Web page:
Ease of integration with your existing systems
At this point in your company’s growth, your platform or app will already be live and serving customers, so it is important that if you are going to partner with a third-party API, it can easily integrate with your existing platform. An API created with only simplicity in mind runs the risk of becoming overly tailored, serving only very specific use cases, and may not be flexible enough for other use cases. For this, a third-party API needs to be simple enough to work with easily, but agnostic and flexible enough to fit with your existing stack.
Here you can ask your developers and tech leads to assess the complexity of integration, including a call for your team to discuss the integration with the tech team from the API provider. In addition, you look at feedback in key developer communities such as GitHub.
Good support and documentation
Many developer questions can be covered by good documentation, FAQs, or forums. But self-service has limits. For more in-depth questions or other complications, there should be some type of technical support available.
In addition, it may be worth asking if your potential API partner offers software development kits (SDKs). These can help your developers by offering building blocks for the creation of an application, instead of them having to start from scratch.
One other thing to look out for is if a potential API partner publishes their integration artifacts, such as Postman Collections, integration demos, the source code of their products, and perhaps have educational videos on YouTube. Resources such as these can save you technical team time and energy.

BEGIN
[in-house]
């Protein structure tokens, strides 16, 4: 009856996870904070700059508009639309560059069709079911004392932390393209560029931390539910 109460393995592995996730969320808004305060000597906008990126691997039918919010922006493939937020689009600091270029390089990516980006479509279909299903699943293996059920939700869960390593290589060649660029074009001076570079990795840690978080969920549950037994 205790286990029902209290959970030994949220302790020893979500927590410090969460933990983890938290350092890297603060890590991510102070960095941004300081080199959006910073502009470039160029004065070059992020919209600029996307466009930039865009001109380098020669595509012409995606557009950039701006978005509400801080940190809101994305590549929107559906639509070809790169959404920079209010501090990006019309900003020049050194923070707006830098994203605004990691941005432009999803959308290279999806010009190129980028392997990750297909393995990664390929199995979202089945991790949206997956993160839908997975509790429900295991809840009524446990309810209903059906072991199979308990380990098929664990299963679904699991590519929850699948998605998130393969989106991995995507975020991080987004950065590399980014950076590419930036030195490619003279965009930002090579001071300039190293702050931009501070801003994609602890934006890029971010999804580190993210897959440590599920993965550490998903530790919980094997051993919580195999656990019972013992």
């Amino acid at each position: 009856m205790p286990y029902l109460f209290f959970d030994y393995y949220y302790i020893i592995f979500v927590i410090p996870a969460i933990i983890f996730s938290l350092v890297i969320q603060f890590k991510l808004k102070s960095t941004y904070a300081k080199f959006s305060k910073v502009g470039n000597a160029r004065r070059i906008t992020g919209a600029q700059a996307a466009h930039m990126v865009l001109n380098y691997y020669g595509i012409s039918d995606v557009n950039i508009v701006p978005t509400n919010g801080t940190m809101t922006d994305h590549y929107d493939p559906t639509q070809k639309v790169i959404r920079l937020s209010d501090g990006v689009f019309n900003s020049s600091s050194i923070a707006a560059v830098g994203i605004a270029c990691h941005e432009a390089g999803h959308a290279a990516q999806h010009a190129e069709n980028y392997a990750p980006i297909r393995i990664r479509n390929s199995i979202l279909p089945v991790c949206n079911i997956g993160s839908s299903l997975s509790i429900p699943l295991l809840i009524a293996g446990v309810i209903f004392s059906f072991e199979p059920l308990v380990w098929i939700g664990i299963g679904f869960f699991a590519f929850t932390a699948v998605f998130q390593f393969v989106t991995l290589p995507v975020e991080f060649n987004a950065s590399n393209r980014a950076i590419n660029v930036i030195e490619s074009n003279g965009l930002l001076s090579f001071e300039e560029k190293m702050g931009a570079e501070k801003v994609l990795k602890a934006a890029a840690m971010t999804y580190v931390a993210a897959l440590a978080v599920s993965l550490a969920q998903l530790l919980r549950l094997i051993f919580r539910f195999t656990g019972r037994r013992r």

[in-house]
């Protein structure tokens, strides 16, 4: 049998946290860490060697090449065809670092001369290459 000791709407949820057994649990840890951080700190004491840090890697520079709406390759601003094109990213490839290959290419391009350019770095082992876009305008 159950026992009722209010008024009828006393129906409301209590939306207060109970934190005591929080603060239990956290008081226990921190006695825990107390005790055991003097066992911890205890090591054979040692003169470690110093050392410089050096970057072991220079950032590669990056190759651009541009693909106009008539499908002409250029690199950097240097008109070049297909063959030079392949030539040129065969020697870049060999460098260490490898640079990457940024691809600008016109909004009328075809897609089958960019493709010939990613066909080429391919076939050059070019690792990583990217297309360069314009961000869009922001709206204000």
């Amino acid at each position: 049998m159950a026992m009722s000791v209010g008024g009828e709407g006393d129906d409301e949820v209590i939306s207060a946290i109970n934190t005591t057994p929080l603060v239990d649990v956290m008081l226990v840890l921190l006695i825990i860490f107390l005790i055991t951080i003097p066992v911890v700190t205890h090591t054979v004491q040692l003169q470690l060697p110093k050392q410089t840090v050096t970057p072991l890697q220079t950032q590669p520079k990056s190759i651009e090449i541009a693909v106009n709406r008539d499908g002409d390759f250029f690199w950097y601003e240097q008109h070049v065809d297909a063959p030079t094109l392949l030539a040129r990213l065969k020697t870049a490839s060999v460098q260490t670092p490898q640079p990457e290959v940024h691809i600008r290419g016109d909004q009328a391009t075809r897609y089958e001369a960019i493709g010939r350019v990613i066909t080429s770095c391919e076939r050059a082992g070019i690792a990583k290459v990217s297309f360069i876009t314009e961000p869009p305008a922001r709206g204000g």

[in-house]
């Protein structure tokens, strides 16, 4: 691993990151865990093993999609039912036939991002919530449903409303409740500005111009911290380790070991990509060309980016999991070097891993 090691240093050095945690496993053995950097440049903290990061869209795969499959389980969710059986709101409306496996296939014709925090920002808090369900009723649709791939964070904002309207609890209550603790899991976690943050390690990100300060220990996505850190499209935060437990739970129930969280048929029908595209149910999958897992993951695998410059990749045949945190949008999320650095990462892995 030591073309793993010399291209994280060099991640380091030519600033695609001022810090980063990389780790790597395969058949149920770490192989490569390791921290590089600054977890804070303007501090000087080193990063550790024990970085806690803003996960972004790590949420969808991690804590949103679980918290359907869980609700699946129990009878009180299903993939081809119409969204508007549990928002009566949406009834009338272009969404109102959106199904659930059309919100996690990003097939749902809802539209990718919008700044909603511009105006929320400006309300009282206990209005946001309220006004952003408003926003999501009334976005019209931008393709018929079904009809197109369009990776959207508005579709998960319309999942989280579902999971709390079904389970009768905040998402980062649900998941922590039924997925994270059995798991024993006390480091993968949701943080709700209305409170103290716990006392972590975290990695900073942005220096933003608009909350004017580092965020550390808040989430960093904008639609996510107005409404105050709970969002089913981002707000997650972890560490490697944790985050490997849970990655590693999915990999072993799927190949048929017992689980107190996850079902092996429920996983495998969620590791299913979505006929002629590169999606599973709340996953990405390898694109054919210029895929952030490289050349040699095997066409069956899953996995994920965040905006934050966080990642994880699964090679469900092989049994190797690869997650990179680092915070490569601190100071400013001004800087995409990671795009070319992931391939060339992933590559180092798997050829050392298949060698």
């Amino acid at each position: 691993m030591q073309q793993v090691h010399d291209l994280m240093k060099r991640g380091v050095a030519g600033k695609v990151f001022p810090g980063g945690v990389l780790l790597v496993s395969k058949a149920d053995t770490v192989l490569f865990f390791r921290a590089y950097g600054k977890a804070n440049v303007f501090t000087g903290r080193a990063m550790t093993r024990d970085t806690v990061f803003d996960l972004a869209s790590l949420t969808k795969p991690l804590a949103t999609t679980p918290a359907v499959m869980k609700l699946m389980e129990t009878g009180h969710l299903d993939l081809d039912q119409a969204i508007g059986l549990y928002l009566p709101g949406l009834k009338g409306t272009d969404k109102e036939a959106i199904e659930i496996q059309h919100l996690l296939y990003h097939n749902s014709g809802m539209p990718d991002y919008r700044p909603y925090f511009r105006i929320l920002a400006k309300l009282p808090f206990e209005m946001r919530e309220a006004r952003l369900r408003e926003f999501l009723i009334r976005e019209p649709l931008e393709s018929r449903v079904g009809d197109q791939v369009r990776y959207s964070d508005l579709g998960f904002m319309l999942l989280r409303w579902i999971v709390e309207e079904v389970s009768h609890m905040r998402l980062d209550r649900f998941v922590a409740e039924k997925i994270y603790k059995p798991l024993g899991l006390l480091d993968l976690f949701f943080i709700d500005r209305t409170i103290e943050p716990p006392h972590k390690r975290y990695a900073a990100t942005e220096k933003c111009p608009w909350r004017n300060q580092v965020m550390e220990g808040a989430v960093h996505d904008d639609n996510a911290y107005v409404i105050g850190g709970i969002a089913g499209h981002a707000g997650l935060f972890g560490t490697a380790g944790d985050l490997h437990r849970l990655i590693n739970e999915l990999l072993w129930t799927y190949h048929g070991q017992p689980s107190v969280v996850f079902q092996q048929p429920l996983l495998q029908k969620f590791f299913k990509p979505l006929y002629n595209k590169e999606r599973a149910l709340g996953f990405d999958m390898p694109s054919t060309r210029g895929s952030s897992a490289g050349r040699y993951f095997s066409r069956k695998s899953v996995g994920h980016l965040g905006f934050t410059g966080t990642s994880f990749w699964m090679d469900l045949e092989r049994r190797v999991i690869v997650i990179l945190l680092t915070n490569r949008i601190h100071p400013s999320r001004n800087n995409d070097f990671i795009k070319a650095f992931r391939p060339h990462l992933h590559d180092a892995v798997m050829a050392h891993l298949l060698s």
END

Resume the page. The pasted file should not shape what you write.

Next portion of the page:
Stability and scalability
Stability is critical to ensure your internal resources are not needed to constantly maintain your API connection, but also to avoid the business impact of having a connection break. Key questions to ask your API provider include geographical coverage, their SLAs in these regions, error rates, rate limiting practices, how quickly they can address latency issues, and how well their platform architecture can be adjusted to the peaks on your side.
About the Monite API for embedded finance
At Monite, we build our API with the above principles in mind, including good documentation, an API Explorer, and SDKs. In addition, our multirail approach to payments hides a lot of complexity from our fintech, SaaS, and B2B platform customers. Rather than needing to deal with multiple APIs and all the complexity that comes with that, the fact that you only need the single Monite API to connect with multiple payment service providers saves a lot of time and provides more predictability and stability.
To find out more about what embedded finance API can do for your fintech, SaaS, or B2B platform, contact us.